So if the stars are shorter the upper girdles are at a shallower angle because the are longer.
If the table is larger for any given star % the upper girdles are shorter and steeper.
When the upper girdles get to steep in relation to the lowers there are performance and appearance issues.
So for very steep crowns you need small tables and/or short stars or the upper girdles are to steep.
The change in the upper gidle angle is the largest impact the star% has on a diamonds performance with many crown angles.
It changes with the CA angle and lgf%.Could I impose on you again to give me your opinion on what an acceptable range might be for PA, and if the optimum PA might change with steeper CAs?
Where in the lab reports do you pick up on the stars specs?Whilst I read @Karl_K's article on PAs for the third time, I think I have a pretty good handle on the effect star length has on OEC facet "chunkiness".
Here are two photos that show the difference between 30% and 50% stars. The diamond in the first photo has stars that are close to 30%, and the diamond in the second photo has stars that are closer to 50%. What is your favorite flavor?
It's not in the lab reports, that's why we have been flying blind. However there is a way to figure it out for yourself with just a ruler that has a mm scale.Where in the lab reports do you pick up on the stars specs?
Thanks so much! I actually meant measurements in regard to the cut. Depth is 64.9. When they are deeper, they seem to lose diameter. Mine is about 2.3 cts and 8.4mm which isn't bad. The table is 45.4. Crown height is 19.7% which is higher than ideal cut rounds which are usually around 15% give or take a little.
Thanks for the advice @diamondseeker2006. Your August Vintage OECs are fabulous, and yes with AVC or Victor Canera one does get a beautiful stone without all the hassle. Also with both of these brands you get terrific face up size for a given carat weight.I honestly think you are overanalyzing! You just need to start ordering stones to look at in person. I knew I'd have trouble finding an antique OEC that was exactly what I wanted (an outstanding cut, like you are interested in), so I ended up with an AVR which was cut by a master cutter's team. It's the one in my avatar picture. Even AVRs and CERs are different from each other. I ordered about 7 AVRs before I decided on the one I kept. It's a combination of every single spec, and that includes color and clarity, too.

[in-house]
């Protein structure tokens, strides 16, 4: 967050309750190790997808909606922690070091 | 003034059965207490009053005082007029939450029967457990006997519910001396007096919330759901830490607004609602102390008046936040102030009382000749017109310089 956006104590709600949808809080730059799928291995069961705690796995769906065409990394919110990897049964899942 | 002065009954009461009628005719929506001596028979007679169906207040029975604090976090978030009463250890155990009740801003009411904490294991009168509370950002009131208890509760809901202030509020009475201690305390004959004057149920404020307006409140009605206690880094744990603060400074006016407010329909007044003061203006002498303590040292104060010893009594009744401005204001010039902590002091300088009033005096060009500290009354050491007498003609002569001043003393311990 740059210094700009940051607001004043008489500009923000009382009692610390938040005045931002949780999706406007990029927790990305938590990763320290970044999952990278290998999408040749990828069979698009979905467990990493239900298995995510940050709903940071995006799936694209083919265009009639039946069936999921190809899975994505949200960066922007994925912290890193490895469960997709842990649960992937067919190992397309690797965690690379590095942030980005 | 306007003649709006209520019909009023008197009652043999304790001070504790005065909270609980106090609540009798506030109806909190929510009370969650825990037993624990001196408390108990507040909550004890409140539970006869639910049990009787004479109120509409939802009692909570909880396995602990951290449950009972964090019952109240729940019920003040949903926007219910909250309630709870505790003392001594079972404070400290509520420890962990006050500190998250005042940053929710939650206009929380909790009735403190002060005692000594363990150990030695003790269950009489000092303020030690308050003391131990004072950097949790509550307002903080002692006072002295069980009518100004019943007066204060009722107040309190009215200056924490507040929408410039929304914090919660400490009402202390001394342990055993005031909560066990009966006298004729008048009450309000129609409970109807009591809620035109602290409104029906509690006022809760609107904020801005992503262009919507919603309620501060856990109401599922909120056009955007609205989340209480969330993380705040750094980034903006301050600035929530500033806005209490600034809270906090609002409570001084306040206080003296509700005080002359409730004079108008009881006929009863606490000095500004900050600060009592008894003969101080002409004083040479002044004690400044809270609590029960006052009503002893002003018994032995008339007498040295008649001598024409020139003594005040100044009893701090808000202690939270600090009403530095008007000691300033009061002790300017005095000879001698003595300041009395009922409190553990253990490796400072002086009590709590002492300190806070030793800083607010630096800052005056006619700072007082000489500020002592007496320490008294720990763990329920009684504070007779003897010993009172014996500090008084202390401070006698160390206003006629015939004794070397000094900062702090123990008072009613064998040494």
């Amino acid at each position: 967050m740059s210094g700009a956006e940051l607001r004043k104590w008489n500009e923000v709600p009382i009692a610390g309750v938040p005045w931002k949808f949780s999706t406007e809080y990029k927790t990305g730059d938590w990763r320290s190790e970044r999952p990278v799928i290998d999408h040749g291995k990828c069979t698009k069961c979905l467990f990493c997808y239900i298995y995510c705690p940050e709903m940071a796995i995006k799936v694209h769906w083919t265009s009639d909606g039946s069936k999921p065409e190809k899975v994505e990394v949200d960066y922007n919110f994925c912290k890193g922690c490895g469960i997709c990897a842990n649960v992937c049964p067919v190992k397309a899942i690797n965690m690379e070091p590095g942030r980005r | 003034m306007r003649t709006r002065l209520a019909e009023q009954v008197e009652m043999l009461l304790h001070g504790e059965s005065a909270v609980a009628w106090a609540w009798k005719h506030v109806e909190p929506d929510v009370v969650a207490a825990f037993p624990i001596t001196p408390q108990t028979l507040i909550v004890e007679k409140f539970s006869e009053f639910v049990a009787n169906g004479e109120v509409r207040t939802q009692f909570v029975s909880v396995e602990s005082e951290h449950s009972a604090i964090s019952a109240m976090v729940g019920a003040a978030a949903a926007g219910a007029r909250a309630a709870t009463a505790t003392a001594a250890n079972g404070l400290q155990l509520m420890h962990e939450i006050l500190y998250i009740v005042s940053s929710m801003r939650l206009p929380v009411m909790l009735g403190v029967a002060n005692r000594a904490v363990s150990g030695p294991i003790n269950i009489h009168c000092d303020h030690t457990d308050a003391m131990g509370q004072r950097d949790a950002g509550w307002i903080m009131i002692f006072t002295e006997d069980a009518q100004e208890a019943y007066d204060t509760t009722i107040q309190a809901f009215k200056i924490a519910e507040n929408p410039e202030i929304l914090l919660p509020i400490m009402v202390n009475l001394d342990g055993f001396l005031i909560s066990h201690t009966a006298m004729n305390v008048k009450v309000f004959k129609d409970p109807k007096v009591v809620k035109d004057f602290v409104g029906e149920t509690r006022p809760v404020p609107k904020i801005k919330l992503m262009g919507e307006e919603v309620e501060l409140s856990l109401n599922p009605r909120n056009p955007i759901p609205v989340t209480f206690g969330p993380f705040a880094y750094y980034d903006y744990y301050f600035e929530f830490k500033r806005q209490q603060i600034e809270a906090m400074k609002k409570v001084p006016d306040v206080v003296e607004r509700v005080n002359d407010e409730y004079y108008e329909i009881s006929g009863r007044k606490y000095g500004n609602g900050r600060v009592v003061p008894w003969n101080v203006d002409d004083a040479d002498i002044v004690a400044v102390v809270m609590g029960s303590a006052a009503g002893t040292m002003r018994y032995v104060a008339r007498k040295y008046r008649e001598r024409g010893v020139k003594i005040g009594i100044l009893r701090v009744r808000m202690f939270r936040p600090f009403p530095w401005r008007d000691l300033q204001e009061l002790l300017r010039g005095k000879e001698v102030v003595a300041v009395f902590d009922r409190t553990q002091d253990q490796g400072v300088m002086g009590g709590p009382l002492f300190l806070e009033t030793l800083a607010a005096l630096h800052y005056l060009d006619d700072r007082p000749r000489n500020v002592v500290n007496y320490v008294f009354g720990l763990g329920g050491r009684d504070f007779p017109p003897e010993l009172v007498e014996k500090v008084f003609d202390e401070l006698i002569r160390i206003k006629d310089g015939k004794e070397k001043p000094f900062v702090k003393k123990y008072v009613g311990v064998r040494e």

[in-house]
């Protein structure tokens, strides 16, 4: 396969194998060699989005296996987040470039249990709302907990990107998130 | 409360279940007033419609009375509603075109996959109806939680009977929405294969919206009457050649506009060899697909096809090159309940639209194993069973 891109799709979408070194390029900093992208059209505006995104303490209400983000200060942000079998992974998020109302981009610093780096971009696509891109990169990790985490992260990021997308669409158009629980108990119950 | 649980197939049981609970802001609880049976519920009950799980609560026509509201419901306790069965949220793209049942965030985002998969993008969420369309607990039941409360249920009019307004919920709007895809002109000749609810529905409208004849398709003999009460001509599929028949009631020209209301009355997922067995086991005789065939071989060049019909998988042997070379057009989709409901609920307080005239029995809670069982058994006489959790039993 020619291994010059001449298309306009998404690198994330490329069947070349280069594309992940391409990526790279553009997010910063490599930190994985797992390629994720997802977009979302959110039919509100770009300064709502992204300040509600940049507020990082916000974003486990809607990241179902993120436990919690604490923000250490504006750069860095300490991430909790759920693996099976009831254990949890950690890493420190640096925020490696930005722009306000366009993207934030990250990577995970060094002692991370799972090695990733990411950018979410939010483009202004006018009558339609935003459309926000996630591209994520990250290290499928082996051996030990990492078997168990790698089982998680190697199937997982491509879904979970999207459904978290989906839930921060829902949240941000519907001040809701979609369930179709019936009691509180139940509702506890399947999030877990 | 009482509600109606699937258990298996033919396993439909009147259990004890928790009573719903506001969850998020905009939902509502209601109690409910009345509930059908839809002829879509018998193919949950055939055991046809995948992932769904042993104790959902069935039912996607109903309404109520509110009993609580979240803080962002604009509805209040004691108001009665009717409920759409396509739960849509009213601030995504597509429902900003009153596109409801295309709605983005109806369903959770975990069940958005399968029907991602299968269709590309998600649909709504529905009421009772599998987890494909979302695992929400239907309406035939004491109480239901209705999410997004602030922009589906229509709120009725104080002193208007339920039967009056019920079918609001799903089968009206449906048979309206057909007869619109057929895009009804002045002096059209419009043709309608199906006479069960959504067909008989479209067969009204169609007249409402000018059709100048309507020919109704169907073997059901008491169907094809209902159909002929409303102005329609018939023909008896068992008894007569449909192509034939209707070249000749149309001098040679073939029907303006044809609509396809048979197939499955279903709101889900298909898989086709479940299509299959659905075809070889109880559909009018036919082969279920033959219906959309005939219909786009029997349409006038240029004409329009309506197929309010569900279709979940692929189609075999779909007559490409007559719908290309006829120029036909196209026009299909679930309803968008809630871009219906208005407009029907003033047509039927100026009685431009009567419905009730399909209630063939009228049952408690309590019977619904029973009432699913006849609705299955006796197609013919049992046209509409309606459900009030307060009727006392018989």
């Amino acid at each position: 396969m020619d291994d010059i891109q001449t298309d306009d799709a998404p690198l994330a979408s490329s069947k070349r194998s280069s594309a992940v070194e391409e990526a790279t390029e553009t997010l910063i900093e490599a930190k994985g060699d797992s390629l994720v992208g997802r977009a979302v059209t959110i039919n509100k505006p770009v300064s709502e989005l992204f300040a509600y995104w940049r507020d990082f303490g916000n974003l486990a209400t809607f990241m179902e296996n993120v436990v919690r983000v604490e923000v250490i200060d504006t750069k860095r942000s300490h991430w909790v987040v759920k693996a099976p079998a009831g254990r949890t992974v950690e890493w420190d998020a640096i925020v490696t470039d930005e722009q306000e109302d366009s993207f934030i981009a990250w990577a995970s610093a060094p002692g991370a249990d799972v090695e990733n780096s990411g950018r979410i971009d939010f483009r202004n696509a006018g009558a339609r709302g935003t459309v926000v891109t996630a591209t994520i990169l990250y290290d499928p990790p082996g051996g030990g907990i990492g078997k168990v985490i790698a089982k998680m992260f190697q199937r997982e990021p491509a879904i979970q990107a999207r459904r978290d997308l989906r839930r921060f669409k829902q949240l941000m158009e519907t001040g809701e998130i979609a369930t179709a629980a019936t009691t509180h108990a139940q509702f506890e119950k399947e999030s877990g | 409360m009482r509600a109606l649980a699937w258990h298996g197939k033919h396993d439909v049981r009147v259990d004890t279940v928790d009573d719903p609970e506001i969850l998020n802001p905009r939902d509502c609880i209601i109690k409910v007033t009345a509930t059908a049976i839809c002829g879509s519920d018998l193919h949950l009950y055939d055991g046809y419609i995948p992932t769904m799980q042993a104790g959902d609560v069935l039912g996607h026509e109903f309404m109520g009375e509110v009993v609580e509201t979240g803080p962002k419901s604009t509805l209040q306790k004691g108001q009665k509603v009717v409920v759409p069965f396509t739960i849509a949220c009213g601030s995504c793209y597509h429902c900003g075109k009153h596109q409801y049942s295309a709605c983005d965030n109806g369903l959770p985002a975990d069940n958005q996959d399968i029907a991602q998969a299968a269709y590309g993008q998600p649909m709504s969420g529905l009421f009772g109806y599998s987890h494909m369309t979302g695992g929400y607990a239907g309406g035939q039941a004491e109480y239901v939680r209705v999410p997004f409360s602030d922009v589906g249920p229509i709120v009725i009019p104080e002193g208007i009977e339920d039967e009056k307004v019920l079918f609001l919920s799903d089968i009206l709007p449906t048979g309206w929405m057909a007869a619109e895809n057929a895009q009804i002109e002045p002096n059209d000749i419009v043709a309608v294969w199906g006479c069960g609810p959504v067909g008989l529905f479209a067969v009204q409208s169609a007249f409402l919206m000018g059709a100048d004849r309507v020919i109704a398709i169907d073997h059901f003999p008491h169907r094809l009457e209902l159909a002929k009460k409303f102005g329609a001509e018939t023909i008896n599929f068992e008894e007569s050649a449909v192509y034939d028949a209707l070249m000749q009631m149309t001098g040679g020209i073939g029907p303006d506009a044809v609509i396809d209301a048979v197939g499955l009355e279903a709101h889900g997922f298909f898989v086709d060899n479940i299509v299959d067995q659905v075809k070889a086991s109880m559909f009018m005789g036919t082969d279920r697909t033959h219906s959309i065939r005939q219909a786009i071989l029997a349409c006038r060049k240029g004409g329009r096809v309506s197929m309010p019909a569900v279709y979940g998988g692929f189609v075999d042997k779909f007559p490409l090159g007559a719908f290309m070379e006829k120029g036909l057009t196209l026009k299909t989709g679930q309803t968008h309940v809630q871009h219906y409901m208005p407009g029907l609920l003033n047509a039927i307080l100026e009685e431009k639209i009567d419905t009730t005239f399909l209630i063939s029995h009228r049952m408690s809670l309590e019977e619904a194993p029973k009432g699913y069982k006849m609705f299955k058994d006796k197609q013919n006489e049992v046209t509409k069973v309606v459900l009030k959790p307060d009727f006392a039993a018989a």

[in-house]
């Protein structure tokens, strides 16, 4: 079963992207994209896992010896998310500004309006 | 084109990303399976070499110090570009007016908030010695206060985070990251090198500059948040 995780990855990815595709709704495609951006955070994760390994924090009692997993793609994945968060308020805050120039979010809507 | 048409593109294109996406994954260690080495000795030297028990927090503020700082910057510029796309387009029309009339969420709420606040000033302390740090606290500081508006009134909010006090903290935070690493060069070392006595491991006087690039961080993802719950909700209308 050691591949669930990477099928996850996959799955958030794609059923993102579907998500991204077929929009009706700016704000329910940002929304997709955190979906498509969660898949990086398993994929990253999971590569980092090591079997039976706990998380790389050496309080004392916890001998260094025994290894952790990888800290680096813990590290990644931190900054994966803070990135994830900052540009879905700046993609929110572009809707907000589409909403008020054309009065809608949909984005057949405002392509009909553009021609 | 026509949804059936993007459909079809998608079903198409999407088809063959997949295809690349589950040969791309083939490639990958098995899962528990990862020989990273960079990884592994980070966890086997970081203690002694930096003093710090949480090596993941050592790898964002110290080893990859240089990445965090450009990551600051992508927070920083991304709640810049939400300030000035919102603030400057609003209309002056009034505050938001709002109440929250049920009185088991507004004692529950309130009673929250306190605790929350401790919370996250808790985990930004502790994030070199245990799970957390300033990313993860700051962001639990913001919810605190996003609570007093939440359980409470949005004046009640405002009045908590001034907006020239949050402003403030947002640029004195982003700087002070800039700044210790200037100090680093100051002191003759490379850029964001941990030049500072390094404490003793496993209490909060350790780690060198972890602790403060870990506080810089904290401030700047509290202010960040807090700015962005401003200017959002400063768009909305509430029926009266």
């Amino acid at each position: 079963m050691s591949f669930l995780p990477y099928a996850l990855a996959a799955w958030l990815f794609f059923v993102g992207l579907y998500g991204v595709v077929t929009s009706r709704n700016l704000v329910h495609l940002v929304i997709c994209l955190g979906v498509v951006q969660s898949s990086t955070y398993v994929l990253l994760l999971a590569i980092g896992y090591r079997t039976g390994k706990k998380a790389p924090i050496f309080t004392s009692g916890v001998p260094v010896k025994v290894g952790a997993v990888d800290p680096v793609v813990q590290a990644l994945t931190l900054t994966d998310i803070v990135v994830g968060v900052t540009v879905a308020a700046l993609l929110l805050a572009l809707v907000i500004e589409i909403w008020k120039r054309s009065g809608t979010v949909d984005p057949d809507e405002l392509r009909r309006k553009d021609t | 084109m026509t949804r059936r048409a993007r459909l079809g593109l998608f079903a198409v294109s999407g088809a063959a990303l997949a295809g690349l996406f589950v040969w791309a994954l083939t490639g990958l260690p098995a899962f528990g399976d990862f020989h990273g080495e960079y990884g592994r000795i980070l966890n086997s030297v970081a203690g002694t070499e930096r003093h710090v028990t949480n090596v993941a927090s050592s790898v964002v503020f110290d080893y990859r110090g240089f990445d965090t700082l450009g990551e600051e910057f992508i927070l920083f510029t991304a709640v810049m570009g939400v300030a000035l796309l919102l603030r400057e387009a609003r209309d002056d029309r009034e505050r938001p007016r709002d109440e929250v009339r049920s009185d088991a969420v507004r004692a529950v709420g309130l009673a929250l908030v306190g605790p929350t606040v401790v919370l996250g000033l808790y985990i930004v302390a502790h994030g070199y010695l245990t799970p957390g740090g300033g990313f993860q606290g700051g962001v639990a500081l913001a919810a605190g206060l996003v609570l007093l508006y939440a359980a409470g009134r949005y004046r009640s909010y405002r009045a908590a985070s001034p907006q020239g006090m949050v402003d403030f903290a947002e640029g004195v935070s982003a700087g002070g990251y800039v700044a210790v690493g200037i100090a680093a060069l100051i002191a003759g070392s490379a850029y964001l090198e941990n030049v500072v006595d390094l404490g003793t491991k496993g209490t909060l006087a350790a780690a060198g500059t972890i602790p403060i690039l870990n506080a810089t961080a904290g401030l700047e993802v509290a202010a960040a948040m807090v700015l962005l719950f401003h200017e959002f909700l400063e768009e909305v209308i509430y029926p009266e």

I will tell you that I have a second stone in a lower color that was an OEC which Jonathan had recut bascially to similar specs to my first AVR. So your idea is a good one. I really recommend the specs of mine. It is not so deep as to lose a lot of weight and it has the beautiful floral facet pattern. However, no one is going to cover your diamond in the case of accidental damage in recutting (which is rare and I haven't heard of it happening since I have been here), and that could be costly with a 4-5 ct stone. So you might want to reconsider the idea based on that. I do think you can still find some good deals on OECs that don't have a great cut, but you are really limiting yourself if you are in the 4-5 ct range.
This pic doesn't really do them justice, but here it is just to give you an idea. Top is O color and bottom is I color.